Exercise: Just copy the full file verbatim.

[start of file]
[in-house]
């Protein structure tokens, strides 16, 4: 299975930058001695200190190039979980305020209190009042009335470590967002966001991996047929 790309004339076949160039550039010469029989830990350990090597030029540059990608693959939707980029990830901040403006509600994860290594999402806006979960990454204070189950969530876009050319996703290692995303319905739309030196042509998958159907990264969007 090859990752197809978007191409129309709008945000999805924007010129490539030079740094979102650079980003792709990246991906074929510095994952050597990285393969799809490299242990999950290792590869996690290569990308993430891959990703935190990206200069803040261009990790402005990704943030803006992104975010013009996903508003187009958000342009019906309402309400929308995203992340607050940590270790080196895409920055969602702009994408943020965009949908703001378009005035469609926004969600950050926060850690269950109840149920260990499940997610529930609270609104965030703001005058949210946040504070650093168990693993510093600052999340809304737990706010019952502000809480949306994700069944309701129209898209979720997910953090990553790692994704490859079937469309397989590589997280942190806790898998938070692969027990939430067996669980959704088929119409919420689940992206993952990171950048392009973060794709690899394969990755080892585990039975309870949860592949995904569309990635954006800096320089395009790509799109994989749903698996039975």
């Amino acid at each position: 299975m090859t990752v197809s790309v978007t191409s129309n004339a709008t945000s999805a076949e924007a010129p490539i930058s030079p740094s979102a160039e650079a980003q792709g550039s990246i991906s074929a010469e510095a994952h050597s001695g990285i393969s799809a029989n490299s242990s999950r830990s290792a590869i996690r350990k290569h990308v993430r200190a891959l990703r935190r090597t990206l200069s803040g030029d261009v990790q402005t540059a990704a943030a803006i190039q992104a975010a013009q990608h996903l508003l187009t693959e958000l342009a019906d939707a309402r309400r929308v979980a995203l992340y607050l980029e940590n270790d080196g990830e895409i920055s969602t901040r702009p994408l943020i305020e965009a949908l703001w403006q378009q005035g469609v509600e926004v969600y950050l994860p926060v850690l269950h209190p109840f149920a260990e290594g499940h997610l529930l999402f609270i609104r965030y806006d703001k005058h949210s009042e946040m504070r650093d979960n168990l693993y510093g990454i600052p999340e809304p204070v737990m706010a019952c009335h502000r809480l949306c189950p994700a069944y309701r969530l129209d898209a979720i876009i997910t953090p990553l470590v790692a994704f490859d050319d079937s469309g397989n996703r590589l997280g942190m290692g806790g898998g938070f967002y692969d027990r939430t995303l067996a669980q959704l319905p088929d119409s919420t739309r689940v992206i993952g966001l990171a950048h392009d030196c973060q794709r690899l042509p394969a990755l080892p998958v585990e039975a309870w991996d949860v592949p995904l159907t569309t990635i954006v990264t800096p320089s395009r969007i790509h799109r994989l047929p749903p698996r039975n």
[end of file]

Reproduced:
[in-house]
């Protein structure tokens, strides 16, 4: 299975930058001695200190190039979980305020209190009042009335470590967002966001991996047929 790309004339076949160039550039010469029989830990350990090597030029540059990608693959939707980029990830901040403006509600994860290594999402806006979960990454204070189950969530876009050319996703290692995303319905739309030196042509998958159907990264969007 090859990752197809978007191409129309709008945000999805924007010129490539030079740094979102650079980003792709990246991906074929510095994952050597990285393969799809490299242990999950290792590869996690290569990308993430891959990703935190990206200069803040261009990790402005990704943030803006992104975010013009996903508003187009958000342009019906309402309400929308995203992340607050940590270790080196895409920055969602702009994408943020965009949908703001378009005035469609926004969600950050926060850690269950109840149920260990499940997610529930609270609104965030703001005058949210946040504070650093168990693993510093600052999340809304737990706010019952502000809480949306994700069944309701129209898209979720997910953090990553790692994704490859079937469309397989590589997280942190806790898998938070692969027990939430067996669980959704088929119409919420689940992206993952990171950048392009973060794709690899394969990755080892585990039975309870949860592949995904569309990635954006800096320089395009790509799109994989749903698996039975």
């Amino acid at each position: 299975m090859t990752v197809s790309v978007t191409s129309n004339a709008t945000s999805a076949e924007a010129p490539i930058s030079p740094s979102a160039e650079a980003q792709g550039s990246i991906s074929a010469e510095a994952h050597s001695g990285i393969s799809a029989n490299s242990s999950r830990s290792a590869i996690r350990k290569h990308v993430r200190a891959l990703r935190r090597t990206l200069s803040g030029d261009v990790q402005t540059a990704a943030a803006i190039q992104a975010a013009q990608h996903l508003l187009t693959e958000l342009a019906d939707a309402r309400r929308v979980a995203l992340y607050l980029e940590n270790d080196g990830e895409i920055s969602t901040r702009p994408l943020i305020e965009a949908l703001w403006q378009q005035g469609v509600e926004v969600y950050l994860p926060v850690l269950h209190p109840f149920a260990e290594g499940h997610l529930l999402f609270i609104r965030y806006d703001k005058h949210s009042e946040m504070r650093d979960n168990l693993y510093g990454i600052p999340e809304p204070v737990m706010a019952c009335h502000r809480l949306c189950p994700a069944y309701r969530l129209d898209a979720i876009i997910t953090p990553l470590v790692a994704f490859d050319d079937s469309g397989n996703r590589l997280g942190m290692g806790g898998g938070f967002y692969d027990r939430t995303l067996a669980q959704l319905p088929d119409s919420t739309r689940v992206i993952g966001l990171a950048h392009d030196c973060q794709r690899l042509p394969a990755l080892p998958v585990e039975a309870w991996d949860v592949p995904l159907t569309t990635i954006v990264t800096p320089s395009r969007i790509h799109r994989l047929p749903p698996r039975n």